For those that haven’t heard of FOCAC, it is fast becoming the new buzz word in international relations.
Numerous African Heads of State are making their way to Beijing this weekend to attend the third Forum on China-Africa Relations which starts on Monday, and will be co-chaired by Chinese President Xi Jinping and President Cyril Ramaphosa.
South Africa hosted the last FOCAC summit in Sandton in 2015, attracting huge international media attention as China had pledged US$60 billion in development financing to the African continent.
Even the Americans and the British admitted they couldn’t compete with that type of development financing, and some diplomats were aghast at the type of commitments that the Chinese made.
The pundits claimed that China would never deliver on its commitments, and that it was all part of a grand propaganda exercise, but as it turns out, a large number of Africa’s priority FOCAC projects have either been completed or are underway.
The most well known examples are the Mombasa to Nairobi Standard Gauge Railway in Kenya, and the Addis Ababa to Djibouti railway.
At the end of the day, Africa will never be able to increase levels of intra-African trade, and develop economies of scale without the necessary infrastructure development that at a minimum links African capitals.
In 2015 China and its African partners had agreed on ten major China-Africa cooperation plans proposed by President Xi Jinping, all of which are progressing smoothly.
The plans go far beyond merely infrastructure development, but include industry, agriculture, infrastructure, poverty reduction, public health, trade promotion, and green development.
One of the important aspects of the upcoming FOCAC summit is to assess progress made on these ten cooperation plans and to strategise on the priority plans for the next three years.
The summit will ultimately agree on a Beijing Action Plan for 2019-2021.
What South Africa hopes to see as a key deliverable out of this FOCAC Summit is the establishment of skills development centres in the AU regional economic communities, as it recognises that China as significant technological skills that could be transferred to the continent.
China has a wealth of experience in the use of ICT’s by small and medium enterprises for example, and could provide them to African enterprises.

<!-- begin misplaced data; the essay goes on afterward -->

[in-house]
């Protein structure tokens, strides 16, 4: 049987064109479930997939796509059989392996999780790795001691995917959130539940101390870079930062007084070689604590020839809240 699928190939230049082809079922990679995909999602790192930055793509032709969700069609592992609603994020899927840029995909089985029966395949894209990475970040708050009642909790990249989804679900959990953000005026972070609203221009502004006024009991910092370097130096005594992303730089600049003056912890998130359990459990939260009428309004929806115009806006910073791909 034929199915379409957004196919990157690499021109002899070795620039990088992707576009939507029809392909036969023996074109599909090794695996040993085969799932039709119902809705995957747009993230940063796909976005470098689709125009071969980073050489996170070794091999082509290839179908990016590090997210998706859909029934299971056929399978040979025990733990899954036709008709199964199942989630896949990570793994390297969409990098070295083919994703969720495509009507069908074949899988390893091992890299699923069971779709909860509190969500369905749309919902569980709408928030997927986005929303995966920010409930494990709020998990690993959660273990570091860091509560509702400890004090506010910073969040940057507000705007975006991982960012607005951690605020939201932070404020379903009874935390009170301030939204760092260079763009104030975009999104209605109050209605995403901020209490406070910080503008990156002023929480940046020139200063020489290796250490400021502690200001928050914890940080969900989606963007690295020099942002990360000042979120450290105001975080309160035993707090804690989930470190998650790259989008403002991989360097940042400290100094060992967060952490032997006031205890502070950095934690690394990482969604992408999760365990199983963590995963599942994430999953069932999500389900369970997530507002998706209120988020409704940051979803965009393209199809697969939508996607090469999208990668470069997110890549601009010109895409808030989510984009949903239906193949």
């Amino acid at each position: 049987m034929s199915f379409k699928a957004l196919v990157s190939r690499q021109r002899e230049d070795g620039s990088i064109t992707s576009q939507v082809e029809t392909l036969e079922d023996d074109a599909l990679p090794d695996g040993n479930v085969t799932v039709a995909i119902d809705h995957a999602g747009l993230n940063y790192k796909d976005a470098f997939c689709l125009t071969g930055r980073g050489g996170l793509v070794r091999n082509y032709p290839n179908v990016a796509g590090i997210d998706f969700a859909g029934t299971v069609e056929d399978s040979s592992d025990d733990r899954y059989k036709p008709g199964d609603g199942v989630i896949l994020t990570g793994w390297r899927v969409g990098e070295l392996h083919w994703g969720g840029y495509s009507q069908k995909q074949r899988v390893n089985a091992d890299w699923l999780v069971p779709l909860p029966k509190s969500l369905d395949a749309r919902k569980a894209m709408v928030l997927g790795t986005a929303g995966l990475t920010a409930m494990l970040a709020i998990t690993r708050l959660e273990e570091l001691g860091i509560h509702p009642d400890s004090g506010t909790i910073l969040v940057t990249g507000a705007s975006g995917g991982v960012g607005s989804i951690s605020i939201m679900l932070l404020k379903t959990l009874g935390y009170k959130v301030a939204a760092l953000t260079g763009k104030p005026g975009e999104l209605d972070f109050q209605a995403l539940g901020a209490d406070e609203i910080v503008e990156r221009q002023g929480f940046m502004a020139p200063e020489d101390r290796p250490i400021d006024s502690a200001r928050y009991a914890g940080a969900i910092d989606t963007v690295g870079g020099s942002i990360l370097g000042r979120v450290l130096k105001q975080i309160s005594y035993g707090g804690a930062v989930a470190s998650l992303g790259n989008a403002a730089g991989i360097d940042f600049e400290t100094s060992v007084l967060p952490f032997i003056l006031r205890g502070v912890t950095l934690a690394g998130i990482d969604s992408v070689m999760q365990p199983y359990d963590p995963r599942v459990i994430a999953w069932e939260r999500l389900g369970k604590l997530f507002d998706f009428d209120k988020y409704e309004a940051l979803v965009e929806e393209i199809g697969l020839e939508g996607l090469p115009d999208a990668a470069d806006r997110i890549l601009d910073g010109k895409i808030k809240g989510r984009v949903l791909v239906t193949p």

Cooperation in telecommunications in order to support regional connectivity is also an area that Africa countries could work together with their Chinese counterparts to achieve.
Plans are afoot to strengthen tripartite collaboration between the International Telecommunication Union, China and Africa.
One of China’s big priorities in this summit is to write a new chapter for the alignment of the Belt and Road Initiative and the development of Africa.
It hopes to align the Belt and Road Initiative with Agenda 2063 of the African Union on sustainable development.
The initiative was proposed by China in 2013, and refers to the Silk Road Economic Belt and the 21st Century Maritime Silk Road, which aim at building a trade and infrastructure network connecting Asia with Europe and Africa along the ancient trade routes of the Silk Road.
At a time when US Foreign Policy is premised on the “America First” slogan, China is emphasising its win-win approach with African countries.
There certainly is good reason for African countries to buy into China’s development cooperation grand strategies.
China and Africa represent different stages on the same development path, with Africa remaining in a primary stage of development with huge potential yet to be unleashed.
This is similar to China’s development trajectory decades ago. China has largely managed to alleviate poverty in its country, and has emerged increasingly stronger with the adoption of groundbreaking measures since the launch of its reform and opening-up policy, with a rich history of experience to share with African countries.
According to the World Bank, China has lifted more than 800 million people out of poverty since its economic opening up in 1990. World Bank President Jim Yong Kim has called it a “great story in human history.”
The World Bank President goes even further saying that most of the progress that’s been made in going from 40% of the world living in extreme poverty to now less than 10% – most of that progress has happened in China.
That is why the World Bank is looking for the lessons from China’s experience which can be replicated in the rest of the developing world.
If the largely western centric World Bank can acknowledge China’s huge accomplishments, then there is all the more reason for African countries to embrace the Chinese model of development, taking from it the most relevant and appropriate elements.
The FOCAC summit is a major opportunity for African countries to capitalise on the opportunity to set the development financing agenda for the next three years, and articulate what their development priorities are.
* Shannon Ebrahim is the Group Foreign Editor